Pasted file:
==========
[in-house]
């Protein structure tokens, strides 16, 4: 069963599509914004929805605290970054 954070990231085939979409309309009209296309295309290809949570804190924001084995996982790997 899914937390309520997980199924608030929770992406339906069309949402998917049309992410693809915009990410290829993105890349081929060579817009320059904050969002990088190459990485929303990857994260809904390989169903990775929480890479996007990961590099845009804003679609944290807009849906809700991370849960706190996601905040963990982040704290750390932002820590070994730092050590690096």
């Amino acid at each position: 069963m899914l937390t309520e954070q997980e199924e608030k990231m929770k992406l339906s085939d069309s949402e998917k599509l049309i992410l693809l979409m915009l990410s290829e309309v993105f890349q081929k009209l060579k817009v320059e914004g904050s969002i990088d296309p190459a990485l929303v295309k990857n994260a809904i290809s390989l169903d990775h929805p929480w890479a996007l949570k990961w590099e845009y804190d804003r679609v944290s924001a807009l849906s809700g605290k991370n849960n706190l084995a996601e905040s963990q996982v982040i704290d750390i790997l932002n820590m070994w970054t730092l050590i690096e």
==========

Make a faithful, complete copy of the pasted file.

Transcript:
[in-house]
């Protein structure tokens, strides 16, 4: 069963599509914004929805605290970054 954070990231085939979409309309009209296309295309290809949570804190924001084995996982790997 899914937390309520997980199924608030929770992406339906069309949402998917049309992410693809915009990410290829993105890349081929060579817009320059904050969002990088190459990485929303990857994260809904390989169903990775929480890479996007990961590099845009804003679609944290807009849906809700991370849960706190996601905040963990982040704290750390932002820590070994730092050590690096």
């Amino acid at each position: 069963m899914l937390t309520e954070q997980e199924e608030k990231m929770k992406l339906s085939d069309s949402e998917k599509l049309i992410l693809l979409m915009l990410s290829e309309v993105f890349q081929k009209l060579k817009v320059e914004g904050s969002i990088d296309p190459a990485l929303v295309k990857n994260a809904i290809s390989l169903d990775h929805p929480w890479a996007l949570k990961w590099e845009y804190d804003r679609v944290s924001a807009l849906s809700g605290k991370n849960n706190l084995a996601e905040s963990q996982v982040i704290d750390i790997l932002n820590m070994w970054t730092l050590i690096e």